Families With Autistic Children May Have Increased Social and Economic Problems

New research on autism reveals that many of the families having a child with the disorder may have additional problems in the management of the disease. More specifically, it focuses on the social, economic, and emotional effects of autism on the entire family.

Autism or autism spectrum disorder is a complex developmental disorder that can either be severe or manageable depending on the symptoms of the affected child. According to the Diagnostic and Statistical Manual of Mental Disorders (DSM-5), autism spectrum disorder is an umbrella term that also includes other forms of the condition such as pervasive developmental disorder not otherwise specified (PDD-NOS) and Asperger’s syndrome.

Where some children may overcome the issues caused by having autism, others may require full-time care at a hospital or a medical facility. Children having the disorder show symptoms after three years. In the majority of the cases, the child faces difficulty in social interaction and expression of feelings.

However, others may also find it hard to learn, think, and solve complex problems. These symptoms can either worsen or improve depending on a variety of factors ranging from diagnosis time, treatment, and characteristics of the case. Behavioral and speech therapies can help children struggling with speaking and interacting if done at an early stage of the disease. Till now, there a total cure for autism has not been developed but researchers have noted that many children are able to recover with special care and continuous treatments.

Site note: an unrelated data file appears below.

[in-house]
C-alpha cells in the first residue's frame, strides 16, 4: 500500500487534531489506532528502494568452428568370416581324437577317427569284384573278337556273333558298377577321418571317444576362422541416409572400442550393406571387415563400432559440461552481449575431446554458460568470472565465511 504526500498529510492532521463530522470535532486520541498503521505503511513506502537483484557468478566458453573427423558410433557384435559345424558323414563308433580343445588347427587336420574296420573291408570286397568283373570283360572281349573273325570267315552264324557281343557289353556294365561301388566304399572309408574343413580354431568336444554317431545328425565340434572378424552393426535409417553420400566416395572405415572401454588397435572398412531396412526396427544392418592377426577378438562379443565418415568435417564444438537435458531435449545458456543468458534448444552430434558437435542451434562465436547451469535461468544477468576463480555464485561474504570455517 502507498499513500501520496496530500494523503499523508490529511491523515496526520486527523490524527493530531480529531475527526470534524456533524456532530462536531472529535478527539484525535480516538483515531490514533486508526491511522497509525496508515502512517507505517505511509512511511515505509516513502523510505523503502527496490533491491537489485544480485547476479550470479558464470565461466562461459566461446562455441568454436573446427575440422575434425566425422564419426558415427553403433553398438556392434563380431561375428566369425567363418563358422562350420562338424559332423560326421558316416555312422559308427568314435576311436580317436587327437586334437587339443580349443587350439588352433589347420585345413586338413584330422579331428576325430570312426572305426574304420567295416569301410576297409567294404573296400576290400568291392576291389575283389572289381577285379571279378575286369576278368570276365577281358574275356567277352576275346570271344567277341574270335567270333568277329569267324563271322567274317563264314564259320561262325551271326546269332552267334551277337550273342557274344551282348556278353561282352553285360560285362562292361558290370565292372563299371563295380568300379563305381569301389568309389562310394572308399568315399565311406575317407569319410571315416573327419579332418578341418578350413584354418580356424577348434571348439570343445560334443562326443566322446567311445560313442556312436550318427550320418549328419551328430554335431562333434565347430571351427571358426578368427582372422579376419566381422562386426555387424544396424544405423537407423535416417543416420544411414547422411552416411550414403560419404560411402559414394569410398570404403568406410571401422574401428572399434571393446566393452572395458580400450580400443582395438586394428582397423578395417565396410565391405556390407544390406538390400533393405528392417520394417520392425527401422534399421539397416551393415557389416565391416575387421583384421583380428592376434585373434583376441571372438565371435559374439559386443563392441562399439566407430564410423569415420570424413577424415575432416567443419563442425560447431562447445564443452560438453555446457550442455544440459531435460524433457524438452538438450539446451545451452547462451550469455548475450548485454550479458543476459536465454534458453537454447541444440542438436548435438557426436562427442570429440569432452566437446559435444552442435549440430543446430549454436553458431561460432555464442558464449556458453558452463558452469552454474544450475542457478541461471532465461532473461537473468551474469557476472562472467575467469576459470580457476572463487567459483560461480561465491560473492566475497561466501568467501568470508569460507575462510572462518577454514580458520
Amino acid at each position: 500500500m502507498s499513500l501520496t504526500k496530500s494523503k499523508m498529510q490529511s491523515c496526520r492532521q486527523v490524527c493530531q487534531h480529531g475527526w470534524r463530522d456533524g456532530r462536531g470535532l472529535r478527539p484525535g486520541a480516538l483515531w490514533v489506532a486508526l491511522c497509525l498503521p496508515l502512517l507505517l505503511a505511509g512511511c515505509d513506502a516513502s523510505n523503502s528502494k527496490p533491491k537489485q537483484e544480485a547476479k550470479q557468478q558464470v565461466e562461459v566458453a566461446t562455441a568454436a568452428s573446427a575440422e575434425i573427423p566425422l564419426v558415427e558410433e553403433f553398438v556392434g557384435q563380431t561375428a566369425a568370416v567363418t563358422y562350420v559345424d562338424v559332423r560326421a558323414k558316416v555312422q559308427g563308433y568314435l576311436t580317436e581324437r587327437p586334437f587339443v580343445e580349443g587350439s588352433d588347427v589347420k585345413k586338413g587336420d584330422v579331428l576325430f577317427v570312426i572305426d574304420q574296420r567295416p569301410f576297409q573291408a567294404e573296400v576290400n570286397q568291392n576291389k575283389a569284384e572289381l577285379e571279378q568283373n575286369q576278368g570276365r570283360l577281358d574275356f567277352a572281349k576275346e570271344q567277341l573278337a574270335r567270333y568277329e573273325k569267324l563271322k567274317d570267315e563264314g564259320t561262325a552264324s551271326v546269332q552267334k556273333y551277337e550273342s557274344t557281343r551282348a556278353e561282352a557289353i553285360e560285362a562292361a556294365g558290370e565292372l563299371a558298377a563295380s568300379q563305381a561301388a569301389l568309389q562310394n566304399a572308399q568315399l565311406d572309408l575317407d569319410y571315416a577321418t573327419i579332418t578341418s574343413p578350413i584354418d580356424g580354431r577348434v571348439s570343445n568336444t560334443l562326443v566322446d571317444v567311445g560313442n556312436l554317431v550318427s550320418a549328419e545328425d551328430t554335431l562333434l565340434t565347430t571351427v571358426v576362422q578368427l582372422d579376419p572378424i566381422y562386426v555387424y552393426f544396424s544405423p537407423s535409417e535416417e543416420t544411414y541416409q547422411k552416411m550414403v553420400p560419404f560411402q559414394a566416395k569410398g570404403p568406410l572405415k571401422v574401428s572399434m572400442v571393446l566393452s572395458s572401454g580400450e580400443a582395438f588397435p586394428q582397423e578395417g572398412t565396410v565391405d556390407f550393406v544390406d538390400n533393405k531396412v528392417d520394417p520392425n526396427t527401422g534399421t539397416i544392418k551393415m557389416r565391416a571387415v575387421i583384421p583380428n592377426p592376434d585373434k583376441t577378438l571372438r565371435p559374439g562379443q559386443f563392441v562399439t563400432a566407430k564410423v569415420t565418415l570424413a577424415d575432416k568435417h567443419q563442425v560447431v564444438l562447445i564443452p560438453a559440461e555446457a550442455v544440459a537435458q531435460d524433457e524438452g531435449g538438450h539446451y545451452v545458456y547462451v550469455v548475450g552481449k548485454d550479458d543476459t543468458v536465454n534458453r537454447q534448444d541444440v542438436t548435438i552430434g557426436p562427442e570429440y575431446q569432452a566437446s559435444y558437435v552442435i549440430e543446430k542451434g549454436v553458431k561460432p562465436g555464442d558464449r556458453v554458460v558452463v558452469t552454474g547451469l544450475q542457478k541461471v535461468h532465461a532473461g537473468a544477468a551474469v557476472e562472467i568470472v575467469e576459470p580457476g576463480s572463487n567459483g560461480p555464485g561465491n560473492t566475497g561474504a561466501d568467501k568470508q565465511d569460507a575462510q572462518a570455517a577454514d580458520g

The disease is caused by a number of environmental and genetic factors. The risk of the disease has also been noticed to be higher if pregnancy occurs while the woman has infections including rubella and autoimmune conditions. Additionally, exposure to toxins in the environment and the air including lead, valproic acid, pesticides, and cocaine during pregnancy may also increase the chances of the child developing autism.

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Statistically, the number of cases of autism spectrum disorder is increasing. The Centre for Disease Control and Prevention states the one in fifty-nine children in the United States has an autism spectrum disorder. It occurs in all ethnicities, socio-economic, and racial groups.

The new research, whose findings appear in the International Journal of Autism & Related Disabilities, looked at twenty-five caretakers of sixteen children with autism who were between the ages of sixteen to twenty. They specifically noted how the disorder affected familial dynamics, the mental health of the family members, and an increase in worries related to the person with autism disorder.

Xue Ming, who is a professor of neurology at Rutgers New Jersey Medical School, states that there is increasing awareness on how autism affects the person’s life quality but there is less information on how it impacts their family in multiple ways.

In the families included in the study, the researchers found that emotional burnout was common in all families with children with any form of ASD. There was social isolation in the majority of the families but the ones with more aggressive autistic children were more isolated comparatively. Multiple caretakers helped in decreasing both isolation and emotional effects.

Additionally, nine out of the sixteen families reported that they were not able to attend or not invited to most of the family or social events. The researchers state that there needs more awareness regarding the inclusivity of families with autistic children to not only improve their quality of life but for easy access to resources for the management of autism.

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